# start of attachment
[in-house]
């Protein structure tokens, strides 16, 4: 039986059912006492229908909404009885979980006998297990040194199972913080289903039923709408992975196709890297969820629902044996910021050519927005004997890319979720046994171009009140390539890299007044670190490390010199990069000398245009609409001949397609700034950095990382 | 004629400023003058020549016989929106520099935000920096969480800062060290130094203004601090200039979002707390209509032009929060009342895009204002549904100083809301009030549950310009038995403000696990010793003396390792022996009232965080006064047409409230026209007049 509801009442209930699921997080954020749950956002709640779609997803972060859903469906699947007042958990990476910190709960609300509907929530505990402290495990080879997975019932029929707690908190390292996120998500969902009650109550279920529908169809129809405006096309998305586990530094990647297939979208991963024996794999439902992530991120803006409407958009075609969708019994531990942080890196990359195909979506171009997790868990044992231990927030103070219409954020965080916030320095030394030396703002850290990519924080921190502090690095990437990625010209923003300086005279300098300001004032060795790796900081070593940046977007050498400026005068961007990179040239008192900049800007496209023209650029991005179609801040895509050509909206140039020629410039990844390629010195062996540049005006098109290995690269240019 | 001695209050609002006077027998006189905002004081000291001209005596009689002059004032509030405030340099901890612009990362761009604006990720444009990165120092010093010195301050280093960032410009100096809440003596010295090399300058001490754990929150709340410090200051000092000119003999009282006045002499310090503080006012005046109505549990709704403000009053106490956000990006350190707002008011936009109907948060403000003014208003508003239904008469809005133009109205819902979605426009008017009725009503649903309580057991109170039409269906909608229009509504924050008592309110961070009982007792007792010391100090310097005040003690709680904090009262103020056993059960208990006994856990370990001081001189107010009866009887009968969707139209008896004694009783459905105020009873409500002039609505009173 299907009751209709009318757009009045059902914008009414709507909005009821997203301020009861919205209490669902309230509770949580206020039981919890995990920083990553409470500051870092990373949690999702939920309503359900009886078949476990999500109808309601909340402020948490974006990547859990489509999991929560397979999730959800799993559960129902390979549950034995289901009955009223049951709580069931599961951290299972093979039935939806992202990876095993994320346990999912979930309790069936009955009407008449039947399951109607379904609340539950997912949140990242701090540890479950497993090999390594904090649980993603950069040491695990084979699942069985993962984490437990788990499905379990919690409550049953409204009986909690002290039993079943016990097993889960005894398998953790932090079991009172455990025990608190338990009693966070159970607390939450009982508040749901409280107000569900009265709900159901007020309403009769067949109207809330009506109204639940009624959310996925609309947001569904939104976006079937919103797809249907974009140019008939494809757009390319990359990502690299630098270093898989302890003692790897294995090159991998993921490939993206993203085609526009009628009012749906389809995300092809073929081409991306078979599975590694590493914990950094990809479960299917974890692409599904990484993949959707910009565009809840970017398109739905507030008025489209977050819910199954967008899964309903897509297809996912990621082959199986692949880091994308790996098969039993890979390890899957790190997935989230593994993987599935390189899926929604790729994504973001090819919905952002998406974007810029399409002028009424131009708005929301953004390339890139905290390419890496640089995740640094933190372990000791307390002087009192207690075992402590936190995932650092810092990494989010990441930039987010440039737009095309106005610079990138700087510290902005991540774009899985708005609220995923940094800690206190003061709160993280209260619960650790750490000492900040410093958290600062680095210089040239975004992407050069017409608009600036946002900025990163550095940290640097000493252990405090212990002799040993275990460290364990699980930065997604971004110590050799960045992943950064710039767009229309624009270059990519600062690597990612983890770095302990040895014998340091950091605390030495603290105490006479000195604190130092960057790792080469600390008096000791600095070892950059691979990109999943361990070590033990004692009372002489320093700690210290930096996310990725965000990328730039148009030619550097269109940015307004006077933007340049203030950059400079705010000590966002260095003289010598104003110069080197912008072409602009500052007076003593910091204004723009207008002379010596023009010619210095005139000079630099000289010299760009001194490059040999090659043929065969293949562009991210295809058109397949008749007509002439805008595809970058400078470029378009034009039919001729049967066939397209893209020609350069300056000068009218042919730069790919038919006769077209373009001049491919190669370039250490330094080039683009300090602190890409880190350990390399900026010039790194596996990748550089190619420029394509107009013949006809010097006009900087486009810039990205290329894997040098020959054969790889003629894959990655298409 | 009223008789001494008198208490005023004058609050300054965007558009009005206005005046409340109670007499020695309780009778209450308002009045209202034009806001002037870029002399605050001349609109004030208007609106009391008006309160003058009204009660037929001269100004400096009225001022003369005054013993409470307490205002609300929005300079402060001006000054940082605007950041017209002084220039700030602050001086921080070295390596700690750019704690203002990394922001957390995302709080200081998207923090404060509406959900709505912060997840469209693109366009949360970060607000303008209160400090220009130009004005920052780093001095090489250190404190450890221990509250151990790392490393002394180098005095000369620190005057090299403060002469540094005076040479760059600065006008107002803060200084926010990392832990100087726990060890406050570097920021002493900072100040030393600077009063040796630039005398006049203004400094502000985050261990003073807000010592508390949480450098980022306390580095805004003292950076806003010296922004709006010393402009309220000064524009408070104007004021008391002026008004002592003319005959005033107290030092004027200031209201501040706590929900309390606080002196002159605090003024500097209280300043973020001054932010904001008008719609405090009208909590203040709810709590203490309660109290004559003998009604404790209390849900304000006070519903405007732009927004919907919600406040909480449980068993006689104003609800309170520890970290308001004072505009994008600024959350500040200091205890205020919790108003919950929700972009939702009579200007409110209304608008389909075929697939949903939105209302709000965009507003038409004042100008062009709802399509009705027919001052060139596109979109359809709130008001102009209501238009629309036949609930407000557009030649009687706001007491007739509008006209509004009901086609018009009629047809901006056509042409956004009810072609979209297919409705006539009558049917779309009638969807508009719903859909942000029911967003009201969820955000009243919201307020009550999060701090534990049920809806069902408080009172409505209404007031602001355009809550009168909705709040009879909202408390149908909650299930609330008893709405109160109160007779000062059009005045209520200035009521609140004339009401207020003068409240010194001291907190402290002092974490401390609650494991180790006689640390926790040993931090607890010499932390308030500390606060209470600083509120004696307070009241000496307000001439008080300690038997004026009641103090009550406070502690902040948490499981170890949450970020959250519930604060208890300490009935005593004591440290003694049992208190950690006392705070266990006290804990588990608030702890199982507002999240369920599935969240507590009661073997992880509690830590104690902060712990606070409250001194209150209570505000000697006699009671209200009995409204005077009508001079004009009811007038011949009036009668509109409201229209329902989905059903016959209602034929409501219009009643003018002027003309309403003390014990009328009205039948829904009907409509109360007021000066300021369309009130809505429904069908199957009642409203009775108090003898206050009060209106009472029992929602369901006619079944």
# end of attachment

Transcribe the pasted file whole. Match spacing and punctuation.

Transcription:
[in-house]
């Protein structure tokens, strides 16, 4: 039986059912006492229908909404009885979980006998297990040194199972913080289903039923709408992975196709890297969820629902044996910021050519927005004997890319979720046994171009009140390539890299007044670190490390010199990069000398245009609409001949397609700034950095990382 | 004629400023003058020549016989929106520099935000920096969480800062060290130094203004601090200039979002707390209509032009929060009342895009204002549904100083809301009030549950310009038995403000696990010793003396390792022996009232965080006064047409409230026209007049 509801009442209930699921997080954020749950956002709640779609997803972060859903469906699947007042958990990476910190709960609300509907929530505990402290495990080879997975019932029929707690908190390292996120998500969902009650109550279920529908169809129809405006096309998305586990530094990647297939979208991963024996794999439902992530991120803006409407958009075609969708019994531990942080890196990359195909979506171009997790868990044992231990927030103070219409954020965080916030320095030394030396703002850290990519924080921190502090690095990437990625010209923003300086005279300098300001004032060795790796900081070593940046977007050498400026005068961007990179040239008192900049800007496209023209650029991005179609801040895509050509909206140039020629410039990844390629010195062996540049005006098109290995690269240019 | 001695209050609002006077027998006189905002004081000291001209005596009689002059004032509030405030340099901890612009990362761009604006990720444009990165120092010093010195301050280093960032410009100096809440003596010295090399300058001490754990929150709340410090200051000092000119003999009282006045002499310090503080006012005046109505549990709704403000009053106490956000990006350190707002008011936009109907948060403000003014208003508003239904008469809005133009109205819902979605426009008017009725009503649903309580057991109170039409269906909608229009509504924050008592309110961070009982007792007792010391100090310097005040003690709680904090009262103020056993059960208990006994856990370990001081001189107010009866009887009968969707139209008896004694009783459905105020009873409500002039609505009173 299907009751209709009318757009009045059902914008009414709507909005009821997203301020009861919205209490669902309230509770949580206020039981919890995990920083990553409470500051870092990373949690999702939920309503359900009886078949476990999500109808309601909340402020948490974006990547859990489509999991929560397979999730959800799993559960129902390979549950034995289901009955009223049951709580069931599961951290299972093979039935939806992202990876095993994320346990999912979930309790069936009955009407008449039947399951109607379904609340539950997912949140990242701090540890479950497993090999390594904090649980993603950069040491695990084979699942069985993962984490437990788990499905379990919690409550049953409204009986909690002290039993079943016990097993889960005894398998953790932090079991009172455990025990608190338990009693966070159970607390939450009982508040749901409280107000569900009265709900159901007020309403009769067949109207809330009506109204639940009624959310996925609309947001569904939104976006079937919103797809249907974009140019008939494809757009390319990359990502690299630098270093898989302890003692790897294995090159991998993921490939993206993203085609526009009628009012749906389809995300092809073929081409991306078979599975590694590493914990950094990809479960299917974890692409599904990484993949959707910009565009809840970017398109739905507030008025489209977050819910199954967008899964309903897509297809996912990621082959199986692949880091994308790996098969039993890979390890899957790190997935989230593994993987599935390189899926929604790729994504973001090819919905952002998406974007810029399409002028009424131009708005929301953004390339890139905290390419890496640089995740640094933190372990000791307390002087009192207690075992402590936190995932650092810092990494989010990441930039987010440039737009095309106005610079990138700087510290902005991540774009899985708005609220995923940094800690206190003061709160993280209260619960650790750490000492900040410093958290600062680095210089040239975004992407050069017409608009600036946002900025990163550095940290640097000493252990405090212990002799040993275990460290364990699980930065997604971004110590050799960045992943950064710039767009229309624009270059990519600062690597990612983890770095302990040895014998340091950091605390030495603290105490006479000195604190130092960057790792080469600390008096000791600095070892950059691979990109999943361990070590033990004692009372002489320093700690210290930096996310990725965000990328730039148009030619550097269109940015307004006077933007340049203030950059400079705010000590966002260095003289010598104003110069080197912008072409602009500052007076003593910091204004723009207008002379010596023009010619210095005139000079630099000289010299760009001194490059040999090659043929065969293949562009991210295809058109397949008749007509002439805008595809970058400078470029378009034009039919001729049967066939397209893209020609350069300056000068009218042919730069790919038919006769077209373009001049491919190669370039250490330094080039683009300090602190890409880190350990390399900026010039790194596996990748550089190619420029394509107009013949006809010097006009900087486009810039990205290329894997040098020959054969790889003629894959990655298409 | 009223008789001494008198208490005023004058609050300054965007558009009005206005005046409340109670007499020695309780009778209450308002009045209202034009806001002037870029002399605050001349609109004030208007609106009391008006309160003058009204009660037929001269100004400096009225001022003369005054013993409470307490205002609300929005300079402060001006000054940082605007950041017209002084220039700030602050001086921080070295390596700690750019704690203002990394922001957390995302709080200081998207923090404060509406959900709505912060997840469209693109366009949360970060607000303008209160400090220009130009004005920052780093001095090489250190404190450890221990509250151990790392490393002394180098005095000369620190005057090299403060002469540094005076040479760059600065006008107002803060200084926010990392832990100087726990060890406050570097920021002493900072100040030393600077009063040796630039005398006049203004400094502000985050261990003073807000010592508390949480450098980022306390580095805004003292950076806003010296922004709006010393402009309220000064524009408070104007004021008391002026008004002592003319005959005033107290030092004027200031209201501040706590929900309390606080002196002159605090003024500097209280300043973020001054932010904001008008719609405090009208909590203040709810709590203490309660109290004559003998009604404790209390849900304000006070519903405007732009927004919907919600406040909480449980068993006689104003609800309170520890970290308001004072505009994008600024959350500040200091205890205020919790108003919950929700972009939702009579200007409110209304608008389909075929697939949903939105209302709000965009507003038409004042100008062009709802399509009705027919001052060139596109979109359809709130008001102009209501238009629309036949609930407000557009030649009687706001007491007739509008006209509004009901086609018009009629047809901006056509042409956004009810072609979209297919409705006539009558049917779309009638969807508009719903859909942000029911967003009201969820955000009243919201307020009550999060701090534990049920809806069902408080009172409505209404007031602001355009809550009168909705709040009879909202408390149908909650299930609330008893709405109160109160007779000062059009005045209520200035009521609140004339009401207020003068409240010194001291907190402290002092974490401390609650494991180790006689640390926790040993931090607890010499932390308030500390606060209470600083509120004696307070009241000496307000001439008080300690038997004026009641103090009550406070502690902040948490499981170890949450970020959250519930604060208890300490009935005593004591440290003694049992208190950690006392705070266990006290804990588990608030702890199982507002999240369920599935969240507590009661073997992880509690830590104690902060712990606070409250001194209150209570505000000697006699009671209200009995409204005077009508001079004009009811007038011949009036009668509109409201229209329902989905059903016959209602034929409501219009009643003018002027003309309403003390014990009328009205039948829904009907409509109360007021000066300021369309009130809505429904069908199957009642409203009775108090003898206050009060209106009472029992929602369901006619079944």